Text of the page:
Reverse magnetic dating
Without a magnetic field, our atmosphere would slowly be stripped away by harmful radiation, and life would almost certainly not exist as it does today.
You might imagine the magnetic field is a timeless, constant aspect of life on Earth, and to some extent you would be right. Every so often – on the order of several hundred thousand years or so – the magnetic field has flipped. And when the field flips it also tends to become very weak.
Straight polarity means that the current is running from the electrode, to the metal, and back through the grounding clamp. Polarity in welding has to do with the direction of the current in the welding process.
With direct current (DC) the welding circuit can either be straight, or reverse polarity.
We’re turning to some perhaps unexpected data sources, including 700-year-old African archaeological records, to puzzle it out.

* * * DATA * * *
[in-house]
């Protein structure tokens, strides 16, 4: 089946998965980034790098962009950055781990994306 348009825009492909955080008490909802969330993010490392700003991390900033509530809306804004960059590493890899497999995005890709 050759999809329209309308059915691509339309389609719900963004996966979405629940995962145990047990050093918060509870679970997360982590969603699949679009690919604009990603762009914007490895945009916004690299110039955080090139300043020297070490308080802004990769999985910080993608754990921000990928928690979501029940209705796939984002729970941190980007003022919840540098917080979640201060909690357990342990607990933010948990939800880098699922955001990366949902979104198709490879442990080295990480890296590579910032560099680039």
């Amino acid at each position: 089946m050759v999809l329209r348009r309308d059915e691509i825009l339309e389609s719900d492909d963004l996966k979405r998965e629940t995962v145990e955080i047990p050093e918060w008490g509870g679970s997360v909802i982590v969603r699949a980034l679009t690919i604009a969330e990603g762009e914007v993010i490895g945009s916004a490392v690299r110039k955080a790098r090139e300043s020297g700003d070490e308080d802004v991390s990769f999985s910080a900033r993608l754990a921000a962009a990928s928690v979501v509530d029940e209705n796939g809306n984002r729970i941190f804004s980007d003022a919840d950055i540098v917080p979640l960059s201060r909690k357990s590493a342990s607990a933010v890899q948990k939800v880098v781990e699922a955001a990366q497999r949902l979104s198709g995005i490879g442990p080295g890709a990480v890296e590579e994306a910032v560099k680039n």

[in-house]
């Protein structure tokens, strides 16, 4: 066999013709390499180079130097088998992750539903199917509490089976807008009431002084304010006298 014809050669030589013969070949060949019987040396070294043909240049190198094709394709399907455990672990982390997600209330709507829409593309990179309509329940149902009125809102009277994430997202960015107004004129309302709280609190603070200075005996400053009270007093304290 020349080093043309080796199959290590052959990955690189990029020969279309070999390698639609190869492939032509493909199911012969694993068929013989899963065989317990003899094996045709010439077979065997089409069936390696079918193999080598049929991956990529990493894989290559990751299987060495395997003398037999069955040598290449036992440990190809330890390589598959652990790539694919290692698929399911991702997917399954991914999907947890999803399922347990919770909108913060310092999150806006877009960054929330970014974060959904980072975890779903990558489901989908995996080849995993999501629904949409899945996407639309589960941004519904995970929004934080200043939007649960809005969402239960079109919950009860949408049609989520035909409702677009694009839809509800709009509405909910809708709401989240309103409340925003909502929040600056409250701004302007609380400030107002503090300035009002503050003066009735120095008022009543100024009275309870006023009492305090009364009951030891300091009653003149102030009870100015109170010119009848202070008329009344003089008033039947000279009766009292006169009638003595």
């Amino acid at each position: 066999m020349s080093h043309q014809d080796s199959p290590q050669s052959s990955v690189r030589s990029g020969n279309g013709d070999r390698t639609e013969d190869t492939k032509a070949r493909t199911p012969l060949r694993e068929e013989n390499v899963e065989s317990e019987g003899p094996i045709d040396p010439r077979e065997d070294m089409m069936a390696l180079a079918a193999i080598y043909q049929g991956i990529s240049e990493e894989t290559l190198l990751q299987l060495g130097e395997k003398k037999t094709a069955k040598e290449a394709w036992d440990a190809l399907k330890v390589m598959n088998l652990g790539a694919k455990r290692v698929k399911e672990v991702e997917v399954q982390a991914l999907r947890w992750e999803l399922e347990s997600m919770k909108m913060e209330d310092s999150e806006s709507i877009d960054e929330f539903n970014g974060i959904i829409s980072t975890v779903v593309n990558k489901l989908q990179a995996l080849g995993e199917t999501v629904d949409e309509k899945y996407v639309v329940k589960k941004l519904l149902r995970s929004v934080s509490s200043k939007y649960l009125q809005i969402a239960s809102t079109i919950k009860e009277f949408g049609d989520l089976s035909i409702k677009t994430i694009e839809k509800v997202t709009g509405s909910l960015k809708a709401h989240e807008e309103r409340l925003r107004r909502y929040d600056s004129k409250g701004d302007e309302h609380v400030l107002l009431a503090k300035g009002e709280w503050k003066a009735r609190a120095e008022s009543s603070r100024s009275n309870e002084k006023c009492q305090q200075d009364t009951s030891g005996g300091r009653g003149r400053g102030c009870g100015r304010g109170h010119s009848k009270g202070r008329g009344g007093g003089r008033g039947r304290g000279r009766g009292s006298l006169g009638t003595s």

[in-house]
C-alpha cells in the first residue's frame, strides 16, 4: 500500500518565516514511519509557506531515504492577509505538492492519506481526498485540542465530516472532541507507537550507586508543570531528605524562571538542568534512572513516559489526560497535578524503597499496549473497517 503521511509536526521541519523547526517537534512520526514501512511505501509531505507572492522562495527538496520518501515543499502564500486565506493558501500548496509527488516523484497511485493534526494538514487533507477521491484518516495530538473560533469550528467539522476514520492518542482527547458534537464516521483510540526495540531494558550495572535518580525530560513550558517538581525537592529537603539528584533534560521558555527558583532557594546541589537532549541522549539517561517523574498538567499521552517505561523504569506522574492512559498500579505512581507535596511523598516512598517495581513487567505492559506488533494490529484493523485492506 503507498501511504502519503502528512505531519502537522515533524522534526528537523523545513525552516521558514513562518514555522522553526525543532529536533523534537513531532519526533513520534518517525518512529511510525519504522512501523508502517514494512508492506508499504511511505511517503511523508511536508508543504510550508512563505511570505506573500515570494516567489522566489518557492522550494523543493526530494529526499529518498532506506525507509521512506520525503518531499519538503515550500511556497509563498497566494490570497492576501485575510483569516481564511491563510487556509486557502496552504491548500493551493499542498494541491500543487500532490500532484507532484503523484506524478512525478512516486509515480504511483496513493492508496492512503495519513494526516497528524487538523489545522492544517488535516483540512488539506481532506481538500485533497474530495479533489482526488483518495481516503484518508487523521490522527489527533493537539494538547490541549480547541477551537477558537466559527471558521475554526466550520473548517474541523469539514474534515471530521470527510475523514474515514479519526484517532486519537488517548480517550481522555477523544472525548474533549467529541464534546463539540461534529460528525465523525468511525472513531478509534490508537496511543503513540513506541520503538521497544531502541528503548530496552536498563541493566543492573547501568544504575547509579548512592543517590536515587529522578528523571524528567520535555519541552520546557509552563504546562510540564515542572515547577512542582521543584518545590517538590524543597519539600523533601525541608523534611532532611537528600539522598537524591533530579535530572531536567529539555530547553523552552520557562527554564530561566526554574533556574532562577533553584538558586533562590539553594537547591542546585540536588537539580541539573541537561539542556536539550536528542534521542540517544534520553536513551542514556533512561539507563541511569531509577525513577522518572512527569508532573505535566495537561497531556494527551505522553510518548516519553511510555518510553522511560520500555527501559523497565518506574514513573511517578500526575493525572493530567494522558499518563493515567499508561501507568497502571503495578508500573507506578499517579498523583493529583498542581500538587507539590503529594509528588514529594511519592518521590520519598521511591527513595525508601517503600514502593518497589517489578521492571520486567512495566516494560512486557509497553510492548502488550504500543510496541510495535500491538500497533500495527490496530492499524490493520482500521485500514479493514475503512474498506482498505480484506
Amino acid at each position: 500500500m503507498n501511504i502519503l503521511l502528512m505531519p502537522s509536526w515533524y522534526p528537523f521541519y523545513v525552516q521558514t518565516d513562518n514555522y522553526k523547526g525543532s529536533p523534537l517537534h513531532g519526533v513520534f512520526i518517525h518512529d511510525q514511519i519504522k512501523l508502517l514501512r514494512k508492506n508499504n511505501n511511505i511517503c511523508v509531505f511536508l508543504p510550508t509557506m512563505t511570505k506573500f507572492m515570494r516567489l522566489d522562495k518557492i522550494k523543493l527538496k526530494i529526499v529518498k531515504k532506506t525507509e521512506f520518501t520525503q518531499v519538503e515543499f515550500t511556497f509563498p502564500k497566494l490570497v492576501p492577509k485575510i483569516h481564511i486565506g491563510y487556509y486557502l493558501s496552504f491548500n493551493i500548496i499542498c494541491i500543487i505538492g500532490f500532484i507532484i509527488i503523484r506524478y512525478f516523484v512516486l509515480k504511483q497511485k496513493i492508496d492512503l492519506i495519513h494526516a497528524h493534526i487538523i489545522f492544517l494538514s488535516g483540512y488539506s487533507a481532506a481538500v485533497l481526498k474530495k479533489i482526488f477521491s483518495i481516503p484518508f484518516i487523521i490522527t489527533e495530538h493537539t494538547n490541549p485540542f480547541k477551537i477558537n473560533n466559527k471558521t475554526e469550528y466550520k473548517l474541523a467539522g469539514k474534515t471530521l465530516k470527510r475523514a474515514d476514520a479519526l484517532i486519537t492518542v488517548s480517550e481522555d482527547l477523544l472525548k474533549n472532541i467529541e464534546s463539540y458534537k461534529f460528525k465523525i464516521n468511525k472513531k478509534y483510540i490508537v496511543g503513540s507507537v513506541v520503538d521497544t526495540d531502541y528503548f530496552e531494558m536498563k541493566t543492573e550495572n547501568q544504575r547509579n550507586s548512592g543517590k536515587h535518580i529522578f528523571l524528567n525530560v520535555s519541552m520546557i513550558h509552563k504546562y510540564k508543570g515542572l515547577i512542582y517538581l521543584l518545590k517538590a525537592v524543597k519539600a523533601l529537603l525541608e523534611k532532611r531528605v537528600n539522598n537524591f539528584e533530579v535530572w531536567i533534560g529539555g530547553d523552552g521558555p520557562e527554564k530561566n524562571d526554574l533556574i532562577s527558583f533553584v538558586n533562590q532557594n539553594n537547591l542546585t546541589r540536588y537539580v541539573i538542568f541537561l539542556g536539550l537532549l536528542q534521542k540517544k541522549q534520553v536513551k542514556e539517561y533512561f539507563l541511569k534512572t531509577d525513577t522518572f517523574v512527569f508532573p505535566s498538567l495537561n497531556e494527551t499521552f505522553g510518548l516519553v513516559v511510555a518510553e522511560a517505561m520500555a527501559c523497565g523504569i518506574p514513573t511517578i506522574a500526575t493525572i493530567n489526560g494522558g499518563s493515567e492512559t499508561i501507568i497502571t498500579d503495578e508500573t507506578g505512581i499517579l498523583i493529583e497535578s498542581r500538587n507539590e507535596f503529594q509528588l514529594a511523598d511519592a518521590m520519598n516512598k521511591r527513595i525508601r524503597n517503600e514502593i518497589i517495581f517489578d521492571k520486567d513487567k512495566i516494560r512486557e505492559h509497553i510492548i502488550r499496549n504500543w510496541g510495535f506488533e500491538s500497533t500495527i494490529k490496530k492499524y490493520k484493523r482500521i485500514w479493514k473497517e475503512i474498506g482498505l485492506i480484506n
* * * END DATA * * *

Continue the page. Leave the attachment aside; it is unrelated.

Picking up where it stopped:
Earth’s magnetic field is created by convecting iron in our planet’s liquid outer core.
When the machine is set for straight polarity, the current…
It’s what makes compasses point north, and protects our atmosphere from continual bombardment from space by charged particles such as protons.
From the wealth of observatory and satellite data that document the magnetic field of recent times, we can model what the field would look like if we had a compass immediately above the Earth’s swirling liquid iron core.
These analyses reveal an astounding feature: There’s a patch of reversed polarity beneath southern Africa at the core-mantle boundary where the liquid iron outer core meets the slightly stiffer part of the Earth’s interior.
If it is an electromagnet then just reversing the direction of current we can change the polarity.
You can't reverse a permanent-magnet's polarity, at least not without the equipment its manufacturer used.